Serine is synthesized from glycine and helps produce cysteine in the body from homocysteine.
It is one of three amino acids that is usually phosphorylated during cell signaling in eukaryotes (Wikipedia). Phosphorylated serine residues are referred to as phosphoserine. Serine proteases are a common type of protease. Serine has sugar-producing qualities and is very reactive in the body. It is highly concentrated in all cell membranes, helping manufacture immunoglobulins and antibodies.
Serine can be made in the body from either glycine or threonine, but its production is dependent on sufficient levels of vitamin B3, vitamin B6 and folic acid.
Serine is crucial in metabolism because it participates in the biosynthesis of purines and pyrimidines, cysteine, tryptophan (in bacteria), in the formation of cell membranes and in creatine synthesis and absorption.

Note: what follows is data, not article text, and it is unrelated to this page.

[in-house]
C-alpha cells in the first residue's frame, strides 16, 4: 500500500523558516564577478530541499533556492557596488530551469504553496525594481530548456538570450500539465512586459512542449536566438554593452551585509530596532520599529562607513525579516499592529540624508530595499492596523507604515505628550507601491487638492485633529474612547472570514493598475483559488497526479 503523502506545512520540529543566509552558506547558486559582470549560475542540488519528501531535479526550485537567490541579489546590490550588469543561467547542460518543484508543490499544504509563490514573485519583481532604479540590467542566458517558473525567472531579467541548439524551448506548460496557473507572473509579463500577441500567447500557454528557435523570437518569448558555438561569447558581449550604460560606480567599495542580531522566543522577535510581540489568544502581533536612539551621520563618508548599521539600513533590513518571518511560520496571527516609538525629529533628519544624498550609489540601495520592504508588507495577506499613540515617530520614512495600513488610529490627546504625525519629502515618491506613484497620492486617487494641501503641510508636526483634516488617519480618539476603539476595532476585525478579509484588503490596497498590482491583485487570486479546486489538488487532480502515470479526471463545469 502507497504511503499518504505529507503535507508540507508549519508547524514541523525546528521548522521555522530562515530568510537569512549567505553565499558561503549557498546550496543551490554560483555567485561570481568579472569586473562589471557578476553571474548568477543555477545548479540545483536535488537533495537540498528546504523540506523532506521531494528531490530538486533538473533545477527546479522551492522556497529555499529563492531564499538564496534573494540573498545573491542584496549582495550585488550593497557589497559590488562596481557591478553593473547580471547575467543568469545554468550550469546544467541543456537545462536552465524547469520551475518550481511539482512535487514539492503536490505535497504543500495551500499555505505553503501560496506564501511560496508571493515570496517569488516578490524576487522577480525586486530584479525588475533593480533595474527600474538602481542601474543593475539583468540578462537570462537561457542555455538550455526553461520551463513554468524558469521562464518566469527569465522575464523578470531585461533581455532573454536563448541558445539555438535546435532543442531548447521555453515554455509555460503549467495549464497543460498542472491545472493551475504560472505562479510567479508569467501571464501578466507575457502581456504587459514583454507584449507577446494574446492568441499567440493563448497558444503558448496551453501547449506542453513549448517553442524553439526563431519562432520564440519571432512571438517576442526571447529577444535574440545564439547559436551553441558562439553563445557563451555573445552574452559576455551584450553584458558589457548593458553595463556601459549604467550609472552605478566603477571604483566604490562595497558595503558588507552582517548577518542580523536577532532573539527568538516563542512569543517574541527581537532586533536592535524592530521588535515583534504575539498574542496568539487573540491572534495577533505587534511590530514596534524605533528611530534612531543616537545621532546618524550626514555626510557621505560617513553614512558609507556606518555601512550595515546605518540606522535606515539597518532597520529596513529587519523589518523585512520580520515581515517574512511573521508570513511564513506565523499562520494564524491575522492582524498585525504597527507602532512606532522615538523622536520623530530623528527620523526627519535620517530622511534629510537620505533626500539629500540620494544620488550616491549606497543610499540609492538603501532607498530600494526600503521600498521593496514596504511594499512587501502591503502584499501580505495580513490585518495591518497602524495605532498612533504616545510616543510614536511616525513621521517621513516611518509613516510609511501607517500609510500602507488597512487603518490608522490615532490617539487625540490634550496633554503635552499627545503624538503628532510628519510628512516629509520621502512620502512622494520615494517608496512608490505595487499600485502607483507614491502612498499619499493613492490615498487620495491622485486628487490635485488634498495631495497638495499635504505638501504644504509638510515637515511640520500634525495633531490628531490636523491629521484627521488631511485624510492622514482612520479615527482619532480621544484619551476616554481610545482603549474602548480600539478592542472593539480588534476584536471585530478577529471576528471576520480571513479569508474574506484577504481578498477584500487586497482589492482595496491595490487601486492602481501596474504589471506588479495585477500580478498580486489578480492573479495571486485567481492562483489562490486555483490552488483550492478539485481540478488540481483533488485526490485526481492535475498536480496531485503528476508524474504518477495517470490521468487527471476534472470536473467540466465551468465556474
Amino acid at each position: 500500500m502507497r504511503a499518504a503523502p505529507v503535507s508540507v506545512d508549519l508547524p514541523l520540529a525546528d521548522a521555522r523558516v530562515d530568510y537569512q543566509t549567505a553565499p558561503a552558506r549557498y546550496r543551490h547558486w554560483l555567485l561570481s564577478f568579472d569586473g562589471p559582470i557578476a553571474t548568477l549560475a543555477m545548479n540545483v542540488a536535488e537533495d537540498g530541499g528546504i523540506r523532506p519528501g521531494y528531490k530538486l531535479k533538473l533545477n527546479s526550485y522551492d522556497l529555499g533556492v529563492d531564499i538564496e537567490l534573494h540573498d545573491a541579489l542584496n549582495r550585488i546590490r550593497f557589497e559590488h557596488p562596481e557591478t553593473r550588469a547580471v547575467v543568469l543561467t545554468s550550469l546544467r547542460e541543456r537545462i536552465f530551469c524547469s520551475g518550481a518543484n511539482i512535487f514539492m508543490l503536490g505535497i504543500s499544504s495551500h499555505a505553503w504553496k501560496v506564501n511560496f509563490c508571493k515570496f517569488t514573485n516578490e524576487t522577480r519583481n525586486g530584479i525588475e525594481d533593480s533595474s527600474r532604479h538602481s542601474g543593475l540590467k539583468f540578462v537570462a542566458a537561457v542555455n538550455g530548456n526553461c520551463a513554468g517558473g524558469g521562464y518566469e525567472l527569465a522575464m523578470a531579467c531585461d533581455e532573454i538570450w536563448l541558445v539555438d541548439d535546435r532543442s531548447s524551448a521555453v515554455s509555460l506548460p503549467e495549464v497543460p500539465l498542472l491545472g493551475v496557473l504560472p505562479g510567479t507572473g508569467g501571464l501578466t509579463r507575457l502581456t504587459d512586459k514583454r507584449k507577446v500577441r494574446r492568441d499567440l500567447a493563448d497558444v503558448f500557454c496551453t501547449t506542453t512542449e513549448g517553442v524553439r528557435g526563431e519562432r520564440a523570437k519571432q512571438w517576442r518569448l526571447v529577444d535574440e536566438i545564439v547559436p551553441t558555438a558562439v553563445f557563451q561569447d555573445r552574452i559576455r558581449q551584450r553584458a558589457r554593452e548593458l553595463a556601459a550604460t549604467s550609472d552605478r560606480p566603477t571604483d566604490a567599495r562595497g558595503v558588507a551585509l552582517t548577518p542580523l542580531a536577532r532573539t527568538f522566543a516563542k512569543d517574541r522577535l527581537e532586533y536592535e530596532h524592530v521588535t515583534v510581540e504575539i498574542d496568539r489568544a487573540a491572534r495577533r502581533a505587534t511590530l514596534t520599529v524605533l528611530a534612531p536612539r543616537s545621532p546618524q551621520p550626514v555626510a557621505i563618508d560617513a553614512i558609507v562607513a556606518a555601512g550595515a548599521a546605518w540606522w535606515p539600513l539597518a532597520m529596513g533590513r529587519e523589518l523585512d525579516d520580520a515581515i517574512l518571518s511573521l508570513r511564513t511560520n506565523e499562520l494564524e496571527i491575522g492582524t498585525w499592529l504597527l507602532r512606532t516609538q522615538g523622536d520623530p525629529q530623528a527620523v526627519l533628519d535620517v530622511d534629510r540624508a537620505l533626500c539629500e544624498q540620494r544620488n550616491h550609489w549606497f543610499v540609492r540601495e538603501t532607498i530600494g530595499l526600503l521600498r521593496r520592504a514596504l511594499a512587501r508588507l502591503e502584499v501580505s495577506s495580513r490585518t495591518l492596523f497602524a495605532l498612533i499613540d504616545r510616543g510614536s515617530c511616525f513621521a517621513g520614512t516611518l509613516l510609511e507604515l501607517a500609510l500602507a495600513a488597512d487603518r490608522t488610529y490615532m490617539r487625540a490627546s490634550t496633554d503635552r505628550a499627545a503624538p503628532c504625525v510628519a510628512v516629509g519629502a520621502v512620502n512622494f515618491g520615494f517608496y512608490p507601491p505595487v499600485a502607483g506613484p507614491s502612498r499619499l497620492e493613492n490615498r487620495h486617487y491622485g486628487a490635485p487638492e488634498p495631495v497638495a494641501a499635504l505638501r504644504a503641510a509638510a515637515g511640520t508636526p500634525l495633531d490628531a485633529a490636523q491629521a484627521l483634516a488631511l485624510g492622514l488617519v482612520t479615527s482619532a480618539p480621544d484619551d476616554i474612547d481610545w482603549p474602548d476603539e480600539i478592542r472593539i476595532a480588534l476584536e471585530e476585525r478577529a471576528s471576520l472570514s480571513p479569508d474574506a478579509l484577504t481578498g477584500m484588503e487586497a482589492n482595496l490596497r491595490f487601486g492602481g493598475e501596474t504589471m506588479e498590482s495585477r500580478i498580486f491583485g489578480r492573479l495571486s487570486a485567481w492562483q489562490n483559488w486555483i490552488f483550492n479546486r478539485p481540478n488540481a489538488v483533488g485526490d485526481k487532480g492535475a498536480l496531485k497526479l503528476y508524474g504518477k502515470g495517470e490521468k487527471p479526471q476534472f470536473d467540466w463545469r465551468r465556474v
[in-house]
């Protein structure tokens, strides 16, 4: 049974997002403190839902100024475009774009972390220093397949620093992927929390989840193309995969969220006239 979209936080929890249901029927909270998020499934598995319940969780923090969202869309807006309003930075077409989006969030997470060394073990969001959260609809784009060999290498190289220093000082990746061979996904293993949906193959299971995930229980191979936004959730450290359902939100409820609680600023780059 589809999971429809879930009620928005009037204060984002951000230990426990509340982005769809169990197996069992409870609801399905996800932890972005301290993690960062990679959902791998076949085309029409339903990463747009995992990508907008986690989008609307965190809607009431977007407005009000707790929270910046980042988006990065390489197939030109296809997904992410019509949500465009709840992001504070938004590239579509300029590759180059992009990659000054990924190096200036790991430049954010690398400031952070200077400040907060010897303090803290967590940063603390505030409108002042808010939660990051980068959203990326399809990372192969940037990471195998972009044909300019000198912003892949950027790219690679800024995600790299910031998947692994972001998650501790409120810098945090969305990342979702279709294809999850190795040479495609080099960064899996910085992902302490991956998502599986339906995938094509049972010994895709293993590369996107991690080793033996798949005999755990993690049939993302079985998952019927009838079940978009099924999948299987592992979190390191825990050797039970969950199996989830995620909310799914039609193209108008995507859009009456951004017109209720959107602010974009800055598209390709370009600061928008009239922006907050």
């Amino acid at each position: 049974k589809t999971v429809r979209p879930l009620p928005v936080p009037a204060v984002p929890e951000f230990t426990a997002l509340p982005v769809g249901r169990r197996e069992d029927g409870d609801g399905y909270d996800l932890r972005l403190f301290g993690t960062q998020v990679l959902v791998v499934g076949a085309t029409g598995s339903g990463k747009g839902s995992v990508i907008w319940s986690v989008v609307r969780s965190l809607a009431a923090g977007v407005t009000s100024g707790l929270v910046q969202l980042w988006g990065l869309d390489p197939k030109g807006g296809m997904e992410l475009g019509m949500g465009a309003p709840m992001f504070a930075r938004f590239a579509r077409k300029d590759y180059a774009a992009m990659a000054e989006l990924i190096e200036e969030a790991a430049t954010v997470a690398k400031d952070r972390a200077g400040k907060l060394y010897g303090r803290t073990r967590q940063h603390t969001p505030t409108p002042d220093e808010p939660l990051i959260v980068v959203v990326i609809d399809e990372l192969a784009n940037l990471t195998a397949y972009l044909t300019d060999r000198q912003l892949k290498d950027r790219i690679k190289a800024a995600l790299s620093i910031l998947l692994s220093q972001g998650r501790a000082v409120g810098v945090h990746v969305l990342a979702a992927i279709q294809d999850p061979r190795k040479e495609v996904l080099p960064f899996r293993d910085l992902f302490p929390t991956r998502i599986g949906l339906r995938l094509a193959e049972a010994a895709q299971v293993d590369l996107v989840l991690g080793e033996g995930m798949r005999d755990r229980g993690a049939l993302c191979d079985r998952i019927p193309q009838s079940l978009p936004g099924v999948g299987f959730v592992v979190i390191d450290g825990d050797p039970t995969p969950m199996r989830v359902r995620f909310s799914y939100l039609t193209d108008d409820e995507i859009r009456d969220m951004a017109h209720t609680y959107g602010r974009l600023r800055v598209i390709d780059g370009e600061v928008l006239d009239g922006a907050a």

Tryptophan is an amino acid the body uses to manufacture serotonin, a brain chemical. Serotonin levels play a key role in the regulation of mood, appetite, sexual behavior and aggression.
Creatine is an energy source used in the body to develop strength and stimulate muscle growth. It helps build and maintain all the muscles in the body, including the heart.
Serine is an integral component of brain proteins and nerve sheaths, important in the production of cell membranes and in muscle tissue synthesis. It helps make the immunoglobulins and antibodies that support a strong immune system.
Serine is also a constituent of phospholipids that help seal in moisture. It is included as a natural moisturizing agent in numerous skin care products.